It is amazing to see some API tech companies jump in and think about what they can offer for handling global crises. Postman, for example, has made sure an open catalogue of COVID-response APIs were accessible and collected together so that API developers can quickly contribute to building solutions. There are other examples of API tech leadership like the API-focused CRM Salesforce, which was instrumental in allocating resources to move PPE supplies around in the early days of the pandemic in the US. And Opendatasoft offered their API-enabled data platform for free to cities and agencies building COVID dashboards. There are countless other stories in the API sector.

The pandemic made me think about us as a society, where have we come from, and where are we headed, and I guess also because I had a lot of time at home to contemplate all of this, during lockdown I immersed myself in science fiction reading. 

Introducing the blue collar space opera

A ‘space opera’ is a sub-genre of science fiction in which a ragtag group of adventurers stumble across some sort of giant threat and have to work together on how to solve it. And in the last few years, a sub-subgenre has emerged, or disrupted the space opera, now often called the ‘blue collar space opera’. You see, when the space opera genre started it tended to be a Flash Gordon or even Captain Kirk type: some rich, white asshole who has the resources and an expensive ship and is allowed to go creep on alien species around the galaxy.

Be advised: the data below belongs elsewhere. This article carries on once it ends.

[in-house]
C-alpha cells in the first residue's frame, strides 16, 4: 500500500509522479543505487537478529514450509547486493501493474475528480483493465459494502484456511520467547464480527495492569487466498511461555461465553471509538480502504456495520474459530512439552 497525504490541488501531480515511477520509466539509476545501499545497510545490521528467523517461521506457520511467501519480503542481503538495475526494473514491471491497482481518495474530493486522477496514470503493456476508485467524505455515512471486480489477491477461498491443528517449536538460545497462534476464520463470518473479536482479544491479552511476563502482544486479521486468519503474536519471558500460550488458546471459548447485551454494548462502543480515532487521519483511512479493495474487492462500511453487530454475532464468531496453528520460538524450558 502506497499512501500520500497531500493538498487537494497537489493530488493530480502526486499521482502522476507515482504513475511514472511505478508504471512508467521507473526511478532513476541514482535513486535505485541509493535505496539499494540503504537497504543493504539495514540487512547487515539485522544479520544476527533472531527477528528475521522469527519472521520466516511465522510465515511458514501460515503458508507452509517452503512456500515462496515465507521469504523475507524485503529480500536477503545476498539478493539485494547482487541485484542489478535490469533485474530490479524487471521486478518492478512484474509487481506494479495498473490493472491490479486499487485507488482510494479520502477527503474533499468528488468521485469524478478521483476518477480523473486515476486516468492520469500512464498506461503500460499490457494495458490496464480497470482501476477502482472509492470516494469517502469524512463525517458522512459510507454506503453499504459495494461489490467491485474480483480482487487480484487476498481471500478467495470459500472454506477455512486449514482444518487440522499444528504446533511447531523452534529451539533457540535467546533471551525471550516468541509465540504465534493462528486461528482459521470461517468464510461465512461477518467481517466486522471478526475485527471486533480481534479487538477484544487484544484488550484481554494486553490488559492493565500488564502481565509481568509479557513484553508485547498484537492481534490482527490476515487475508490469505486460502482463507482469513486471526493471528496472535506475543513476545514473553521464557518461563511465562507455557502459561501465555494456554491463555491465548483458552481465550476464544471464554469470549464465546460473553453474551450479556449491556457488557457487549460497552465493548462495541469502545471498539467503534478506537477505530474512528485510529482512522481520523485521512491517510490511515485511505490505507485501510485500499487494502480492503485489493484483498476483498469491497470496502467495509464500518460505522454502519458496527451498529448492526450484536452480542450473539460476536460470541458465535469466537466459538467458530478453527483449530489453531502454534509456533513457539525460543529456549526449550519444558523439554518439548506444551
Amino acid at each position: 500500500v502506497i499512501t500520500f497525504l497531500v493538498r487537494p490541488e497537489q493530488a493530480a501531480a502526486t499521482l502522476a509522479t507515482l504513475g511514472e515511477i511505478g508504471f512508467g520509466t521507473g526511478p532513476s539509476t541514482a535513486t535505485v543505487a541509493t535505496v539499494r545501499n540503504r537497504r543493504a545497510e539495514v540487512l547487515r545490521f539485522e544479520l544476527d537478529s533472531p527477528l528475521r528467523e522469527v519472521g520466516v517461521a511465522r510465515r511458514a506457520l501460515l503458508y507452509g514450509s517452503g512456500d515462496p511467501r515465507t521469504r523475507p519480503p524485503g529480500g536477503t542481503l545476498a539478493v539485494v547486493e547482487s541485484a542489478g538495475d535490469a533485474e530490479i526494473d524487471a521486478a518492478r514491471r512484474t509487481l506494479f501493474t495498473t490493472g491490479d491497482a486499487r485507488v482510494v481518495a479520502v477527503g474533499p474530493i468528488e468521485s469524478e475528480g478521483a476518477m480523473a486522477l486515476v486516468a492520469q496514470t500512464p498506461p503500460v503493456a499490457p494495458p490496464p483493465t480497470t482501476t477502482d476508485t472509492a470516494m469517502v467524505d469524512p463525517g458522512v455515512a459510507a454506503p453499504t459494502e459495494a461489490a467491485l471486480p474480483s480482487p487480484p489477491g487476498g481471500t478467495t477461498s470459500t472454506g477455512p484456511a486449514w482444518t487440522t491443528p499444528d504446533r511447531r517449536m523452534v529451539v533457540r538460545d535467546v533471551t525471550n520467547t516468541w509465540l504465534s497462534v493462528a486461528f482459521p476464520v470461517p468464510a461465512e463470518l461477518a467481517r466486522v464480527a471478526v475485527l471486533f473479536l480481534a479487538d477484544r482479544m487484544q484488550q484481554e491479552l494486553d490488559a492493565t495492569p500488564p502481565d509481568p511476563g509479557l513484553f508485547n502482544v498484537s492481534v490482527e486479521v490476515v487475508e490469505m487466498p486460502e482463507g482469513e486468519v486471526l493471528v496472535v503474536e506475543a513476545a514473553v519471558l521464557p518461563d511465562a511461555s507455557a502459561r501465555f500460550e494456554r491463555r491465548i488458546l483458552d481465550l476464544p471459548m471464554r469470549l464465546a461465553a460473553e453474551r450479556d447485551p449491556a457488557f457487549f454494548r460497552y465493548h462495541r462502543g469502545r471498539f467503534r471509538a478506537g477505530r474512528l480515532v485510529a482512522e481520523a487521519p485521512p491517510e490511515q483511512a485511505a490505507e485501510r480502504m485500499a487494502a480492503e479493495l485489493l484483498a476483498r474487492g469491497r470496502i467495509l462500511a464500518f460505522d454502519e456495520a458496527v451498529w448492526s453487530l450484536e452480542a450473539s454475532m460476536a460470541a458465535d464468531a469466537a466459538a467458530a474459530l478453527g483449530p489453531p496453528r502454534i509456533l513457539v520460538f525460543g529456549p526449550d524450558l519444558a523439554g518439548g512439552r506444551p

Book coverss from Becky Chambers, John Scalzi, Tim Pratt, Charlie Jane Anders, and NK Jemisin

But in recent years, writers like Charlie Jane Anders, Becky Chambers, Tim Pratt, John Scalzi, and NK Jemisin have all flipped the genre so its much more about displaced, disenfranchised, independent workers or contractors all traveling the galaxy and stumbling into a huge cosmos-ending threat that no one believes them about and they need to solve by stringing together whatever tech and wits they have about them.

And that reminds me of APIs: over the past ten years, APIs have been hugely disruptive for industry monoliths, and have allowed entry by new startups. APIs enable co-creation amongst stakeholders, allow people to generate the value they want, APIs can encourage autonomy and participation: you are not stuck with accepting an end product that is what the manufacturer wants to give you, you can take the parts and solve for what you need.